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Gov. Brown Urged to Investigate Missing Acidizing Reports for Oil Industry Activity
SAN FRANCISCO— The Center for Biological Diversity called on Gov. Jerry Brown on March 26 to investigate why dozens of legally required notices of a dangerous oil industry practice called “acidizing” are missing from the reporting website of a California agency responsible for collecting information on hydraulic fracturing, acidizing and other risky techniques used in oil and gas extraction. Acidizing uses dangerous acids to dissolve underground rock formations and release oil and gas.
In a letter to the governor (see PDF), the Center pointed out that notices for more than 50 known occurrences of acidizing in Los Angeles and Orange counties do not appear on the Division of Oil, Gas, and Geothermal Resources’ website. Failing to notify the public about acidizing violates a state law signed last year by the governor, putting communities at risk.
“State regulators are apparently leaving Californians in the dark about dangerous oil production methods being used in their communities,” said Hollin Kretzmann, a Center attorney. “It’s inexcusable that the state failed to inform the public about more than 50 toxic acidizing events, which produce air pollution that threatens our health. How many other instance of acidizing and fracking are illegally going unreported in our state?”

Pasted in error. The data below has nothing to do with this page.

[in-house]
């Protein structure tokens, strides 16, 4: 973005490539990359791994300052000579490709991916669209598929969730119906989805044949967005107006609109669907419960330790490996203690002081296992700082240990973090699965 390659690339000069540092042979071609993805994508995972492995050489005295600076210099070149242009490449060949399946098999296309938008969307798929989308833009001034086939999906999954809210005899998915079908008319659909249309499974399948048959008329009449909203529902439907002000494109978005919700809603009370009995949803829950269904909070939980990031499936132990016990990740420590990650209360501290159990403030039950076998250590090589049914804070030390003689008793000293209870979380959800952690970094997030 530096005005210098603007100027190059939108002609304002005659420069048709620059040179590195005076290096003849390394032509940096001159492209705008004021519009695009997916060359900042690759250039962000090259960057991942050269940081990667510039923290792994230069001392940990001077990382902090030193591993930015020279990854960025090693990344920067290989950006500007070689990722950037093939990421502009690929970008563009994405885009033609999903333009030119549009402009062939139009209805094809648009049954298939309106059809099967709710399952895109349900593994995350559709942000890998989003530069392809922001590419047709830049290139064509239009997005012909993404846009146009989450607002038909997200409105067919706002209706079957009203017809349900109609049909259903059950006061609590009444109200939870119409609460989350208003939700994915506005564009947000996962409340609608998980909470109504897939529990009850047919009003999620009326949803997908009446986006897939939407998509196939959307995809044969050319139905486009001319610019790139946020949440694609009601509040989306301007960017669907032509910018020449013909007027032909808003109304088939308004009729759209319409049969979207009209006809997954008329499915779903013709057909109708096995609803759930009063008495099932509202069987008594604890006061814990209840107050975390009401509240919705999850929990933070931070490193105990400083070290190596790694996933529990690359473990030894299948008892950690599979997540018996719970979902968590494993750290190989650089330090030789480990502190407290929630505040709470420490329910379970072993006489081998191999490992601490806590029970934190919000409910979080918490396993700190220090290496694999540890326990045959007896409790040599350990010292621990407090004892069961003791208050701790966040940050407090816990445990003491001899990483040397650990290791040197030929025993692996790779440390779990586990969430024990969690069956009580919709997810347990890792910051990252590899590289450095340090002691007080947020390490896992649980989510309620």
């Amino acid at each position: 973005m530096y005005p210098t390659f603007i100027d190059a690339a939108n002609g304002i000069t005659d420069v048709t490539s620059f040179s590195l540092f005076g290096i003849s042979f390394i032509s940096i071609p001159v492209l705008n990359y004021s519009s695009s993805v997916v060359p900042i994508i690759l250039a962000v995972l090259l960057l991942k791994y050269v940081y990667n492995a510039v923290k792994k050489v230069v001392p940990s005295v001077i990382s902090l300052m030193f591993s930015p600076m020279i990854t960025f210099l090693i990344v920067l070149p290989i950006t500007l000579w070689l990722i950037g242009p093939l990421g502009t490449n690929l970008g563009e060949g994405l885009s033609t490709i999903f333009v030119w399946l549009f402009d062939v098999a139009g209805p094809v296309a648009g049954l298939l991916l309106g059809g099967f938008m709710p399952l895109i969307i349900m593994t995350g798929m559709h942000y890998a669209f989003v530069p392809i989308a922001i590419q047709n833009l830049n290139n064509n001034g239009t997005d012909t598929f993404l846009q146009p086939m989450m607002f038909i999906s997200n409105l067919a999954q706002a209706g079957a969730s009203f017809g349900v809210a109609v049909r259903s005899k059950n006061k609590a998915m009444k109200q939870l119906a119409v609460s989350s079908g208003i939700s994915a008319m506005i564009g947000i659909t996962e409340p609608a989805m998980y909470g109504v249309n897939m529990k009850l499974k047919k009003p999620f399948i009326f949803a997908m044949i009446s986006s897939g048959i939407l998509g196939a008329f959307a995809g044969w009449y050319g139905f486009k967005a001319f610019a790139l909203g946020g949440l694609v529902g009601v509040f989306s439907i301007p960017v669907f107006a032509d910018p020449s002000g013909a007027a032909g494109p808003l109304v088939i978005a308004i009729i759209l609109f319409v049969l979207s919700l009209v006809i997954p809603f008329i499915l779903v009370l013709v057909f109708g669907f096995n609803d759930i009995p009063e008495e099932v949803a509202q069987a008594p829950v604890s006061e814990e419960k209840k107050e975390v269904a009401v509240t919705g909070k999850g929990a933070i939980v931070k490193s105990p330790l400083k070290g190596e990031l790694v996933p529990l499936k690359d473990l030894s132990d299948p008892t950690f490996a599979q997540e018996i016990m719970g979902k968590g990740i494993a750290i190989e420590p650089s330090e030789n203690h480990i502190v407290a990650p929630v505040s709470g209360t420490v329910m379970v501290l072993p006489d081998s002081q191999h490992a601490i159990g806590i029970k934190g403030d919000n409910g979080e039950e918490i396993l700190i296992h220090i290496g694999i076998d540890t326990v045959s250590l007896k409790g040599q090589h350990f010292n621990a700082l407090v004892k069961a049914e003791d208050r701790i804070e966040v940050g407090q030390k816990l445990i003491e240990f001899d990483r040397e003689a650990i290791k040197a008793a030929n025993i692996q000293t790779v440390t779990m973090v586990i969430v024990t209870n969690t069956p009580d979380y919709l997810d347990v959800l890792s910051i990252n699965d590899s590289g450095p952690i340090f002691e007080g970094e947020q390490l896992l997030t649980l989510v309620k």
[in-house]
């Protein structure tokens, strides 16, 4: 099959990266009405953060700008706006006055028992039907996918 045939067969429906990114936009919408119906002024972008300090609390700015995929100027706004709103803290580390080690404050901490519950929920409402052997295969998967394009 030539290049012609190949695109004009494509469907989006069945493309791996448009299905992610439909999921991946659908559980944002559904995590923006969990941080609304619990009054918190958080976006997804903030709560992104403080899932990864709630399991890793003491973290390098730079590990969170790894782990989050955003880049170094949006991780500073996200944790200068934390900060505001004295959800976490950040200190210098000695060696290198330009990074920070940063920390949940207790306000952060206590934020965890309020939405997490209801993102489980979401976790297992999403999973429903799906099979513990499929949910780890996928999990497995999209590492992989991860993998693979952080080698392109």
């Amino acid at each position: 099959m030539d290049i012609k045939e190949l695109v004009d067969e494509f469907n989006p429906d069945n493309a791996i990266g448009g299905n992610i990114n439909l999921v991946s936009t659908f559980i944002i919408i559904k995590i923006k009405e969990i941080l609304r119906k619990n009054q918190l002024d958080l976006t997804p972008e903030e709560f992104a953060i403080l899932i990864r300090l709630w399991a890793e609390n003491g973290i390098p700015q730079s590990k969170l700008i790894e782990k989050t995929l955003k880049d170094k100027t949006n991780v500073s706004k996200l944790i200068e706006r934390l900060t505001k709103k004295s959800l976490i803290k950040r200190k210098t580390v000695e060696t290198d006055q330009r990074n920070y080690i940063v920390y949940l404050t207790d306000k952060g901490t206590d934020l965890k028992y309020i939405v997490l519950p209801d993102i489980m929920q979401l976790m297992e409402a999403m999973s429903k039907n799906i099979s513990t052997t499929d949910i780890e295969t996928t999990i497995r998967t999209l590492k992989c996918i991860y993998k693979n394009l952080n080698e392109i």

Acidizing uses high quantities of hydrochloric and hydrofluoric acids in combination with other harmful chemicals to dissolve oil-bearing formations underground. These acids, because of their toxicity and corrosiveness, pose a safety risk to surrounding communities that may be exposed through leaks, spills, accidents, or air evaporation.
The division began requiring oil and gas well operators in January to file notices at least 10 days in advance of using an unconventional extraction method such as hydraulic fracturing or acidizing. So far this year, 50 notices have been posted to DOGGR’s website. All of these notices are for well stimulation in Kern County.
Yet reporting data from the South Coast Air Quality Management District, which requires similar reporting, shows that 57 instances of acidizing occurred during the same period in Los Angeles and Orange counties. None of these occurrences are reported on the Division’s website.
That gap suggests that other dangerous well-stimulation methods, including fracking, may also be going unreported. Fracking, also known as hydraulic fracturing, involves injecting hundreds of toxic chemicals into the ground at extremely high pressure to fracture geologic formations and increase the flow of oil or gas to the surface.
A recent Center report found that acidizing and fracking operations employed 12 dangerous “air toxic” chemicals hundreds of times in the Los Angeles Basin over a period of a few months.
“It’s unclear whether the state oil regulators are holding back information about dangerous production techniques or operators are violating the reporting requirements,” Kretzmann said. “But either way, Gov. Brown needs to get to the bottom of this and correct the situation immediately.”